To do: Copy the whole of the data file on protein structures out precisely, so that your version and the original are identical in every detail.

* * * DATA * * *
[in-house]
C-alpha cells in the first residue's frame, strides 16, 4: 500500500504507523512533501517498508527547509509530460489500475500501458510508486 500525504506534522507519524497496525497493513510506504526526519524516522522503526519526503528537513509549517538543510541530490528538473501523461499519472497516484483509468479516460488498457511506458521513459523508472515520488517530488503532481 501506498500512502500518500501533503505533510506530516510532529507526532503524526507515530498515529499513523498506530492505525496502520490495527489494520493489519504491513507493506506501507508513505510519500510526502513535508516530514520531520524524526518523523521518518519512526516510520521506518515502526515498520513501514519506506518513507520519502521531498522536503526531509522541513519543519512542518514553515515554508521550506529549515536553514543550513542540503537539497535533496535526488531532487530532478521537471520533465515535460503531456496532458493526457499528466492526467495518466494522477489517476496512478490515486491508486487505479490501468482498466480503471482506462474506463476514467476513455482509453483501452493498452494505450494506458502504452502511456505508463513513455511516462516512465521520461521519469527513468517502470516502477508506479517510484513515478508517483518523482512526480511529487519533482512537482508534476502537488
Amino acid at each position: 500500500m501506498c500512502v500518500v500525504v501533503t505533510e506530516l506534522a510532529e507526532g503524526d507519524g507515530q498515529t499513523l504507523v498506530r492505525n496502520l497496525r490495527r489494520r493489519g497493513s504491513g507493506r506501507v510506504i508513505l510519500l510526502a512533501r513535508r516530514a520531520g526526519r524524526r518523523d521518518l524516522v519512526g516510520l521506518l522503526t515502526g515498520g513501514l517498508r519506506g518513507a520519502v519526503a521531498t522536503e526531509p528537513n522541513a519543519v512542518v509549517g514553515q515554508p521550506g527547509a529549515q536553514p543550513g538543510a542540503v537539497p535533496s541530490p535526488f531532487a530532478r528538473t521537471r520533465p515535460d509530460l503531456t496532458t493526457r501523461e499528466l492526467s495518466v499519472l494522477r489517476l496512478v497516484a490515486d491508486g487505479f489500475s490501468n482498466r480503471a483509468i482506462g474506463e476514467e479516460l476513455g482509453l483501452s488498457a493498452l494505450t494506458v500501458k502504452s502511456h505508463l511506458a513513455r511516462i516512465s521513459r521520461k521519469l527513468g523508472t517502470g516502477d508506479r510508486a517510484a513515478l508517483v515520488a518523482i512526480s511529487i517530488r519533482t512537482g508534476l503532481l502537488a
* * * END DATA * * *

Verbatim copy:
[in-house]
C-alpha cells in the first residue's frame, strides 16, 4: 500500500504507523512533501517498508527547509509530460489500475500501458510508486 500525504506534522507519524497496525497493513510506504526526519524516522522503526519526503528537513509549517538543510541530490528538473501523461499519472497516484483509468479516460488498457511506458521513459523508472515520488517530488503532481 501506498500512502500518500501533503505533510506530516510532529507526532503524526507515530498515529499513523498506530492505525496502520490495527489494520493489519504491513507493506506501507508513505510519500510526502513535508516530514520531520524524526518523523521518518519512526516510520521506518515502526515498520513501514519506506518513507520519502521531498522536503526531509522541513519543519512542518514553515515554508521550506529549515536553514543550513542540503537539497535533496535526488531532487530532478521537471520533465515535460503531456496532458493526457499528466492526467495518466494522477489517476496512478490515486491508486487505479490501468482498466480503471482506462474506463476514467476513455482509453483501452493498452494505450494506458502504452502511456505508463513513455511516462516512465521520461521519469527513468517502470516502477508506479517510484513515478508517483518523482512526480511529487519533482512537482508534476502537488
Amino acid at each position: 500500500m501506498c500512502v500518500v500525504v501533503t505533510e506530516l506534522a510532529e507526532g503524526d507519524g507515530q498515529t499513523l504507523v498506530r492505525n496502520l497496525r490495527r489494520r493489519g497493513s504491513g507493506r506501507v510506504i508513505l510519500l510526502a512533501r513535508r516530514a520531520g526526519r524524526r518523523d521518518l524516522v519512526g516510520l521506518l522503526t515502526g515498520g513501514l517498508r519506506g518513507a520519502v519526503a521531498t522536503e526531509p528537513n522541513a519543519v512542518v509549517g514553515q515554508p521550506g527547509a529549515q536553514p543550513g538543510a542540503v537539497p535533496s541530490p535526488f531532487a530532478r528538473t521537471r520533465p515535460d509530460l503531456t496532458t493526457r501523461e499528466l492526467s495518466v499519472l494522477r489517476l496512478v497516484a490515486d491508486g487505479f489500475s490501468n482498466r480503471a483509468i482506462g474506463e476514467e479516460l476513455g482509453l483501452s488498457a493498452l494505450t494506458v500501458k502504452s502511456h505508463l511506458a513513455r511516462i516512465s521513459r521520461k521519469l527513468g523508472t517502470g516502477d508506479r510508486a517510484a513515478l508517483v515520488a518523482i512526480s511529487i517530488r519533482t512537482g508534476l503532481l502537488a